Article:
- Hysteroscopic Management of Asherman's Syndrome. [Review]
- JMJ Minim Invasive Gynecol 2018; 25(2):218-228
- In developed countries Asherman's syndrome is almost always the result of a prior intrauterine operative trauma. This is often asymptomatic but may result in hypo- or amenorrhea and can contribute to...
In developed countries Asherman's syndrome is almost always the result of a prior intrauterine operative trauma. This is often asymptomatic but may result in hypo- or amenorrhea and can contribute to infertility and pregnancy complications. We review their etiology, clinical implications, and systems proposed to classify their extent. The numerous methods reported for performing lysis of intrauterine adhesions are summarized along with clinical results. Current strategies to prevent recurrence of intrauterine adhesions have not been conclusively shown to be clinically effective, but the potential for endometrial regeneration using stem cells is an exciting modality under investigation.
- Postpartum Vaginal Stenosis Due to Chemical Vaginitis. [Journal Article]
- JCJ Clin Diagn Res 2016; 10(5):QD03-4
- Acquired vaginal stenosis is a rare obstructing anomaly, which can be caused by use of chemicals in the vagina. A 21-year-old gravida 1 para 1, presented with secondary amenorrhea and inability to ha...
Acquired vaginal stenosis is a rare obstructing anomaly, which can be caused by use of chemicals in the vagina. A 21-year-old gravida 1 para 1, presented with secondary amenorrhea and inability to have sexual intercourse, after normal spontaneous vaginal delivery complicated by post partum bleeding. The delivery was conducted by untrained traditional birth attendant at home. The wash cloth soaked with caustic soda was packed in the patient's vagina and was left in situ for 10 days, which ultimately led to the severe scarring and stenosis of the vagina. Patient underwent surgical management and the extensive vaginal adhesions were excised and a patent vagina was reconstructed. Patient then reported successful vaginal intercourse without dyspareunia. Post partum vaginal stenosis due to chemical vaginitis is rare. These cases can be prevented by adequate training of untrained health care workers.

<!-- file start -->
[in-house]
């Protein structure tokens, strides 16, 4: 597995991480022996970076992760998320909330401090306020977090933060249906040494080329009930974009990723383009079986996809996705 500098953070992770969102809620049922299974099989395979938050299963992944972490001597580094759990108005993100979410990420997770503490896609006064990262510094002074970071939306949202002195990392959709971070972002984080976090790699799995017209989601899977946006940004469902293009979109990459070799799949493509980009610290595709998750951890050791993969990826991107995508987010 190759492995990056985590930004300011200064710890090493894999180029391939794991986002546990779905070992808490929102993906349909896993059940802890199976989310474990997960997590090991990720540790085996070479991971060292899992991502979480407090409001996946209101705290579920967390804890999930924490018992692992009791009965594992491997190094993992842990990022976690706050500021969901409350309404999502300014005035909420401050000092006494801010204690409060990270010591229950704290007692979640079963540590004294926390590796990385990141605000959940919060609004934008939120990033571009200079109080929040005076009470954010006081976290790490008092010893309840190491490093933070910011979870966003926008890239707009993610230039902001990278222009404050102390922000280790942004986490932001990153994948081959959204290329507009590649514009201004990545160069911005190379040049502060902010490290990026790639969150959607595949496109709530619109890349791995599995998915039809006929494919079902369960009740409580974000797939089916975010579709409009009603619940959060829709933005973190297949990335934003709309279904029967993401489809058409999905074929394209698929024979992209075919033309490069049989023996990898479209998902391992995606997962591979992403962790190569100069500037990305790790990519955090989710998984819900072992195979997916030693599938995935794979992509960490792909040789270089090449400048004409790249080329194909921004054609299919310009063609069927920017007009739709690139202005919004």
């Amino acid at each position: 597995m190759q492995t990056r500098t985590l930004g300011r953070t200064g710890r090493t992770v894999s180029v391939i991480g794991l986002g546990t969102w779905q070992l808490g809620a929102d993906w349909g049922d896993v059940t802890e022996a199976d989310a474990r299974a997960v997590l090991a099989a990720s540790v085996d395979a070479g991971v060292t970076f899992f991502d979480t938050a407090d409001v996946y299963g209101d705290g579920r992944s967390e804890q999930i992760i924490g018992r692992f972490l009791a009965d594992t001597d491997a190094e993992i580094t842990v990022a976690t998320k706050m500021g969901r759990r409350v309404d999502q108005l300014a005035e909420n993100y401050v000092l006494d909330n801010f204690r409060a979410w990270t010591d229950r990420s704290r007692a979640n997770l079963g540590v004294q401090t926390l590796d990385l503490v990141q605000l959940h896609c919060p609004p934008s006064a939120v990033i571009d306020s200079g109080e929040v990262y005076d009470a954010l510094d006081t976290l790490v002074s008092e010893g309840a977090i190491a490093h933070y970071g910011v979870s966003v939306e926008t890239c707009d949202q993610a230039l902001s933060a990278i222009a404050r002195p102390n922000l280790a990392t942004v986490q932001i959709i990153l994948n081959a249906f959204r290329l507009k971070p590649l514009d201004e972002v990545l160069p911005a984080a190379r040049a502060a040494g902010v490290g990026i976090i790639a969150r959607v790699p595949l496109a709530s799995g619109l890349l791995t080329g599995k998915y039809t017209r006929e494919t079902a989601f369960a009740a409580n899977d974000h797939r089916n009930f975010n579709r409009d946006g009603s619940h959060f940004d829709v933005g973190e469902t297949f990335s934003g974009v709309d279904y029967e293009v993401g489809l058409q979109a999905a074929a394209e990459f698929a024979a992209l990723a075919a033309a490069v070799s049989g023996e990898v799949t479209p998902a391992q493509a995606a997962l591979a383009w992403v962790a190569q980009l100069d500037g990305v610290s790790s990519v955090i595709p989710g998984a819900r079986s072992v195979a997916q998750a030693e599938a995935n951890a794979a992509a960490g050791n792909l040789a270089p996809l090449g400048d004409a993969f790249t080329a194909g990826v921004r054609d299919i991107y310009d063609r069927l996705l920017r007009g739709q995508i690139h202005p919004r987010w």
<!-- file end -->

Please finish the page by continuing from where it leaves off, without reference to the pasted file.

- Hysteroscopic adhesiolysis: efficacy and safety. [Journal Article]
- AGArch Gynecol Obstet 2016; 294(2):411-6
- CONCLUSIONS: Hysteroscopic adhesiolysis of IUAs is safe and effective in terms of reproductive outcome. The outcome is significantly affected by degree of intrauterine adhesions rather than the main complaint before the procedure.
- Results of centralized Asherman surgery, 2003-2013. [Journal Article]
- FSFertil Steril 2015; 104(6):1561-8.e1
- CONCLUSIONS: In 95% of women with Asherman syndrome, a healthy uterine cavity was restored with hysteroscopic adhesiolysis, in 1-3 attempts, with a 28.7% recurrence rate of spontaneous IUAs.
- Post-traumatic amenorrhea: the role of diagnostic and operative hysteroscopy in the prevention, diagnosis, differential diagnosis and treatment. [Journal Article]
- MGMinerva Ginecol 2014; 66(1):69-76
- CONCLUSIONS: According to the present study, the best way to prevent IUA is to make D&C for abortion, avoiding waiting longer than 24 hours, perform a D&C and then a diagnostic hysteroscopy after PPH in symptomatic women, reserve D&Cs only for a PPH, or an incomplete abortion, limit to only one D&C, always make a diagnostic hysteroscopy after D&C and uterine plugging for PPH.
- Secondary amenorrhea in severe Asherman's syndrome: step by step fertility retrieval by Bettocchi's hysteroscope: some considerations. [Case Reports]